Why are food prices rising?

It's partly because of corn prices, driven up by congressional mandates for ethanol production, which have reduced the amount of corn available for animal feed. It's also because of tougher immigration enforcement and a late spring freeze, which have made farm laborers scarcer and damaged fruit and vegetable crops, respectively. And it's because of higher diesel fuel costs to run tractors and attractive foreign markets that take U.S. production.

The Labor Department's last detailed survey of consumer spending, in 2005, showed that Americans spent about 12.8 percent of their income on food. A bit more than 7 percent of their income was spent on food at home, and 5.7 percent was spent on food away from home.

These percentages suggest that higher food prices, while unwelcome, won't break the bank for most consumers. But for retirees such as Jacqueline Wilson, 60, of Upper Marlboro, Md., rising food and fuel prices take a big bite out of fixed income.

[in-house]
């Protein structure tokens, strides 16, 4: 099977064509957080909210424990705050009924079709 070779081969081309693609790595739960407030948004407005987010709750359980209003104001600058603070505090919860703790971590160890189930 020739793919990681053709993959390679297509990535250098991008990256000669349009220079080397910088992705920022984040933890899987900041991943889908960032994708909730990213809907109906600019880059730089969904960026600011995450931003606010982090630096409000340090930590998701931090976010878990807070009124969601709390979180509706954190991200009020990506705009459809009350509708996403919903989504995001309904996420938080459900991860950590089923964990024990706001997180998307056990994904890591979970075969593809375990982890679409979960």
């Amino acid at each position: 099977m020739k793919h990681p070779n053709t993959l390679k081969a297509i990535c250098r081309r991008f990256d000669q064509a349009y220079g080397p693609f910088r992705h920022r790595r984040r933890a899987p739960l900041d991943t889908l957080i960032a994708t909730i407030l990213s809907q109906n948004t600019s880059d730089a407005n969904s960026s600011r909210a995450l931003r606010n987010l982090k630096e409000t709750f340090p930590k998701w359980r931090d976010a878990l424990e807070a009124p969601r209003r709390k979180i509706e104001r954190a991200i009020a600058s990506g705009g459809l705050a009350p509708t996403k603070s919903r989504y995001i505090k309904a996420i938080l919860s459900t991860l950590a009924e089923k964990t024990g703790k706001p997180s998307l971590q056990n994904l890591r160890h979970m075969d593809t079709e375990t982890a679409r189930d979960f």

"I make every dollar count," said Wilson, outside a Giant supermarket. "I cut back. ... I get only as much as I need. I don't buy it because it is 10 for $10, but so that I'm using it and not wasting my money."

Asked about her view of the economy, she answered, "Terrible."

In broad terms, the economy isn't terrible. Unemployment is near record lows, and the second quarter posted a strong 3.4 percent growth rate. But it is for those Americans who are pinched by rising food and gasoline costs, and that's a lot of folks. Half the nation's families earn below the median family income of about $56,000. Three- fifths of American families report income under $70,000.

At the Al-Mara farm in Midland, Va., Jeff and Patty Leonard run a large dairy operation where about 600 cows produce 19,000 pounds of milk each day. They plant about 1,000 acres of corn, so they don't face all of the rising feed costs like some farmers. But they sympathize with consumers because the costs of nitrogen fertilizers and diesel fuel have all gone up sharply, raising production costs by nearly 30 percent.